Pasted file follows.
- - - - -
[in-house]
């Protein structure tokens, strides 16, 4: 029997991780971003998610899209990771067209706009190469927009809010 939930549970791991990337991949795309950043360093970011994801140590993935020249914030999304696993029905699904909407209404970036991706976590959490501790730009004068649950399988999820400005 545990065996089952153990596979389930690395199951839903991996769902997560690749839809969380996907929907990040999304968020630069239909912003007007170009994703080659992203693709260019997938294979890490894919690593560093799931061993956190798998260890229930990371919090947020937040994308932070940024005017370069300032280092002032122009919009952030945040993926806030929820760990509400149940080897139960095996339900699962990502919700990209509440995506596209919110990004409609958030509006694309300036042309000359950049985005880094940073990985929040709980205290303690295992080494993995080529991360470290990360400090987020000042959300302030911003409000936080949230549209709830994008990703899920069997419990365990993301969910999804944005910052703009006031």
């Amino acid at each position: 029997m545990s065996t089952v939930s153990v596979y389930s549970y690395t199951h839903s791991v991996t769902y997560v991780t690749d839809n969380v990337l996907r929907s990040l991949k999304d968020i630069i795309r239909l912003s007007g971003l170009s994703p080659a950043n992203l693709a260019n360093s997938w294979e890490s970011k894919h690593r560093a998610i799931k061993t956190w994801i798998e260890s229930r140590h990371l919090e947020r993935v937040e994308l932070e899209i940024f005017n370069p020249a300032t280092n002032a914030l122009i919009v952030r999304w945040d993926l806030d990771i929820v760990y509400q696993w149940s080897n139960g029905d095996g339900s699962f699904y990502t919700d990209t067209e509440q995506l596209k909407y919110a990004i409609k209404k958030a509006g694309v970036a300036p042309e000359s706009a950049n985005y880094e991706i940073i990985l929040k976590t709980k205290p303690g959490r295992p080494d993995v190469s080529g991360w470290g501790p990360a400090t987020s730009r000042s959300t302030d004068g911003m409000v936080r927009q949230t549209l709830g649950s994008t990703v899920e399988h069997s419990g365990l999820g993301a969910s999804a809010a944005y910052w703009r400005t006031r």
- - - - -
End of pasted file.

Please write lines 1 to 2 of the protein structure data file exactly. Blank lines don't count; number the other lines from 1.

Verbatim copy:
[in-house]
């Protein structure tokens, strides 16, 4: 029997991780971003998610899209990771067209706009190469927009809010 939930549970791991990337991949795309950043360093970011994801140590993935020249914030999304696993029905699904909407209404970036991706976590959490501790730009004068649950399988999820400005 545990065996089952153990596979389930690395199951839903991996769902997560690749839809969380996907929907990040999304968020630069239909912003007007170009994703080659992203693709260019997938294979890490894919690593560093799931061993956190798998260890229930990371919090947020937040994308932070940024005017370069300032280092002032122009919009952030945040993926806030929820760990509400149940080897139960095996339900699962990502919700990209509440995506596209919110990004409609958030509006694309300036042309000359950049985005880094940073990985929040709980205290303690295992080494993995080529991360470290990360400090987020000042959300302030911003409000936080949230549209709830994008990703899920069997419990365990993301969910999804944005910052703009006031």